Photo by Ashley Campbell Interior Design—A modern marble table is paired with more relaxed, upholstered dining chairs.

As with any design style, there are unofficial rules to get the look. You can best achieve the mix-and-match transitional style in your home by choosing pieces that follow these guidelines.

Element No. 1: Beige is your friend

Neutral tones are the hallmark of transitional style, according to Thompson. Go for an unsaturated palette of white, cream, beige, tan, gray, or light brown. A simple neutral backdrop for the walls, flooring, cabinets, and large furniture will make the room feel timeless.

Element No. 2: Mix textures

Transitional style embraces different materials that have the same color but that give texture to the space. “Whether it be stone, wood, or leather, transitional style isn’t married to one type of material,” says Thompson. “Using a couple different textures will help you achieve an elegant but modern look.” She suggests incorporating such textures as chrome, gold, wood, glass, fabric, and faux fur into every room of your home.

Element No. 3: Use antiques strategically

Balance out an otherwise contemporary room with an antique statement piece. This will give the room depth and show off your curating skills. “Nothing makes a room feel more modern,” says interior designer Mark Cutler of Los Angeles. “The more sleek the space, the more rustic and worn the antique should be,” he says.

Element No. 4: Use bold accents sparingly

“Don’t overdo it!” says Thompson. Keep it simple by picking a couple loud pieces that accent the room but don’t clutter it. Patterns are used sparingly and tend toward geometrics. “And window treatments will be simple, with sleek lines instead of fussy or complex designs,” says Griffin.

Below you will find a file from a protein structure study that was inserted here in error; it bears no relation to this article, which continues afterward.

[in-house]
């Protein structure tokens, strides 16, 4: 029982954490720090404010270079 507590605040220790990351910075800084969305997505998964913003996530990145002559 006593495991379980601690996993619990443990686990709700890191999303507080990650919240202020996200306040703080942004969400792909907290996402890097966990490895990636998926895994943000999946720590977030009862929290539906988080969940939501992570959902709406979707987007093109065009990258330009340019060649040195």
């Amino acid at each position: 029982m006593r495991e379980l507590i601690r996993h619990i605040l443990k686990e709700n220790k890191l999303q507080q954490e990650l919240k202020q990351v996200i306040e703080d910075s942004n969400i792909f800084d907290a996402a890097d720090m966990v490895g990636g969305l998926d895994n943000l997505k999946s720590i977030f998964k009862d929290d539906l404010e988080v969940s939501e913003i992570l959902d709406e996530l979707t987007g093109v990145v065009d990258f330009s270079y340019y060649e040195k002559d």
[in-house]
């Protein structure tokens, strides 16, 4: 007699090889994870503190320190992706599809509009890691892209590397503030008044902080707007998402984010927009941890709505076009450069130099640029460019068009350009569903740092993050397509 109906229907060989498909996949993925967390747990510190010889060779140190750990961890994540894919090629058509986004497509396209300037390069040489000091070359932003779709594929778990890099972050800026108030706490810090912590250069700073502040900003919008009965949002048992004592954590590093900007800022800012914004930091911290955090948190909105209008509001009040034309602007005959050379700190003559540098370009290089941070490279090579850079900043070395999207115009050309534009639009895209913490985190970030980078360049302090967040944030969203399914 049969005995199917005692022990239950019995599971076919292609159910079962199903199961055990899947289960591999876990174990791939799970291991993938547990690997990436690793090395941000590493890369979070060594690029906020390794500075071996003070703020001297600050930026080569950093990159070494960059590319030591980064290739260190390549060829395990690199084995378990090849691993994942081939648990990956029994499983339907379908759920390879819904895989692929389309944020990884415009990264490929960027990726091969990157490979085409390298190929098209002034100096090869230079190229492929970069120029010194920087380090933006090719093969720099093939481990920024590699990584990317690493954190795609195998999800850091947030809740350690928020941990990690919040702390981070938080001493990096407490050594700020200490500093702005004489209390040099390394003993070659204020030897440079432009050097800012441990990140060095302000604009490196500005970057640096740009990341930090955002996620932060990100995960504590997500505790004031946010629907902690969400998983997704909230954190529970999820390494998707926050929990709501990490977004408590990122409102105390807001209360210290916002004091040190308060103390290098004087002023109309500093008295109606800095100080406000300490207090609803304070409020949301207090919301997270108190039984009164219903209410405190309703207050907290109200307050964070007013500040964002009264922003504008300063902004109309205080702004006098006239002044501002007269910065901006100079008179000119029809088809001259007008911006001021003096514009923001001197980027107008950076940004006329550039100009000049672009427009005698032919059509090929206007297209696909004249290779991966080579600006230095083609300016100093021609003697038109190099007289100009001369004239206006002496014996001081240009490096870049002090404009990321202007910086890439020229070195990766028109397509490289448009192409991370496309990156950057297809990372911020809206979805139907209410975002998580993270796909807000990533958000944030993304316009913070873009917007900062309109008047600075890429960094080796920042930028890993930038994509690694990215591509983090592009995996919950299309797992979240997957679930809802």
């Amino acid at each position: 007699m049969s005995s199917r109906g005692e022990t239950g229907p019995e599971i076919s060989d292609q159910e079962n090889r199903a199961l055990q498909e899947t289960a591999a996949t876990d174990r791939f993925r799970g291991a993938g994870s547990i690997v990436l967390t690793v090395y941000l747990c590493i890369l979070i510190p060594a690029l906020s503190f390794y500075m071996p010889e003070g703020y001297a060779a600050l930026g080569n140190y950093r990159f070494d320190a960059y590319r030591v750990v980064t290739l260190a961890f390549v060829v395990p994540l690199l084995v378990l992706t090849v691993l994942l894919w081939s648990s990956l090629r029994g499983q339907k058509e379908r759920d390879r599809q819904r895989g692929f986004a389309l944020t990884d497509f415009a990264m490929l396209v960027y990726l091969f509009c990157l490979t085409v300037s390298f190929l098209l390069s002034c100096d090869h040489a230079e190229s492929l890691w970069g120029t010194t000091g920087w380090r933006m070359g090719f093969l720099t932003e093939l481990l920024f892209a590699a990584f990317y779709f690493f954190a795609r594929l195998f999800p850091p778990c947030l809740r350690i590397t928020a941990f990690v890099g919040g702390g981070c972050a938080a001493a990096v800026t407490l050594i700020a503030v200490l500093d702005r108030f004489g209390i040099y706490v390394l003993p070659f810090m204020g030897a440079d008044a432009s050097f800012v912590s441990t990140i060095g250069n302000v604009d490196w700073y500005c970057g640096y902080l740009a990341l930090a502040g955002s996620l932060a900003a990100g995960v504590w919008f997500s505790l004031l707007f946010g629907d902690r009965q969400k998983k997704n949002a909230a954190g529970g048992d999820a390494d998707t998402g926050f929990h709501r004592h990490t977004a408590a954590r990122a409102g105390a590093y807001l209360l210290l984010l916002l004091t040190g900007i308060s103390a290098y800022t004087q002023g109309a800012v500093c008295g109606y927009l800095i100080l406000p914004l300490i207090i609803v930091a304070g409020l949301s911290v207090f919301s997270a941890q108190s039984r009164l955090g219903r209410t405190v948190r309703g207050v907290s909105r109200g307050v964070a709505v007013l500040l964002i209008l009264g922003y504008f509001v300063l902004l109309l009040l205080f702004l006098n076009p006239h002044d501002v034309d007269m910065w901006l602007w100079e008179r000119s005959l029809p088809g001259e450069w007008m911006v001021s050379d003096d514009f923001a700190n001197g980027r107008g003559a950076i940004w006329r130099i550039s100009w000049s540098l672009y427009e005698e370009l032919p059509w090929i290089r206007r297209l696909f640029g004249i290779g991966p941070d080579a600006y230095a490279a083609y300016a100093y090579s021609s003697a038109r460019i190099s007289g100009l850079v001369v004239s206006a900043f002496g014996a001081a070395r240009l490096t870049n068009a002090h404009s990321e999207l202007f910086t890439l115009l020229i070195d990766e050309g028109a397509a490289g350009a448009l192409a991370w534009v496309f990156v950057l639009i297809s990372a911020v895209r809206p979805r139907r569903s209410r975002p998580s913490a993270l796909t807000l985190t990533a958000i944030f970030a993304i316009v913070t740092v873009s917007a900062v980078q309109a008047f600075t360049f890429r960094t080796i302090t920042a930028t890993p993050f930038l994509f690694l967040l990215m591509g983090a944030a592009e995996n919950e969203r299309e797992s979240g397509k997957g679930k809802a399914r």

Photo by Martha O’Hara Interiors—Yellow accessories in a transitional living room add interest but don’t overpower.

Element No. 5: A contemporary rug is a must

Transitional furnishings will almost always be partnered with a contemporary rug—think solid, geometric or animal prints—rather than a traditional rug that’s floral, paisley, or oriental, says Griffin. “This is a simple way to touch on transitional style that doesn’t require a complete redesign of your home.”

Element No. 6: Choose modern art that makes a statement

“Keep it big and bold for a greater impact, instead of hanging lots of smaller pieces,” says Griffin. Art should have a contemporary look, in terms of style and colors—abstract works, graphic prints, and photography are best.

Element No. 7: Rely on classic lines

Stick to furniture, tables, and beds that have a sophisticated shape with simple, sophisticated lines, as opposed to pieces that are rounded and ornate. Transitional furniture will be comfortable but boast straighter lines.

“Square off everything,” says Tracy Kay Griffin, lead designer at Express Homebuyers. That means that in choosing a traditional element, you avoid curves and ornate detail, and make sure it has straighter lines, to minimize detail. “For example, doorknobs could be straight levers as opposed to round knobs, and sinks may have a rectangular shape.”

The transitional aesthetic requires the seamless marrying of several traditional pieces with true contemporary pieces. Essentially, this means that your home should be a sophisticated yet livable home, full of beloved items and sensible furniture that can last a lifetime.

Home Design Trends to Watch: The Herringbone Pattern

By Melissa Dittmann Tracey, REALTOR® Magazine
mandie_range_herringbone
Photo courtesy of Laura AnnDiaz of Laura Diaz’s Photography and Mandie Maguire, Berkshire Hathaway Home Services

By Melissa Dittmann Tracey, REALTOR® Magazine

Herringbone is emerging as the pattern of choice in 2016. Herringbone is the arrangement of rectangles that is so named for its resemblance to the bones of fish.

This pattern is popping up on everything from hardwood floors, kitchen backsplashes and shower walls. It may be subtle or bold.

Mandie Maguire with Berkshire Hathaway Home Services says she’s noticed the herringbone pattern subtly appear on more kitchen marble backsplashes above a kitchen range. Also, in flooring, the herringbone pattern is being used with tile floors to give it a more rustic — even hardwood floor resemblance.

traditional-bathroom

Photo by Braswell Design+Build – Look for traditional bathroom pictures

traditional-entry

Photo by Neumann Lewis Buchanan Architects – Discover traditional entryway design inspiration

contemporary-kitchen

Photo by Croma Design Inc – Look for contemporary kitchen pictures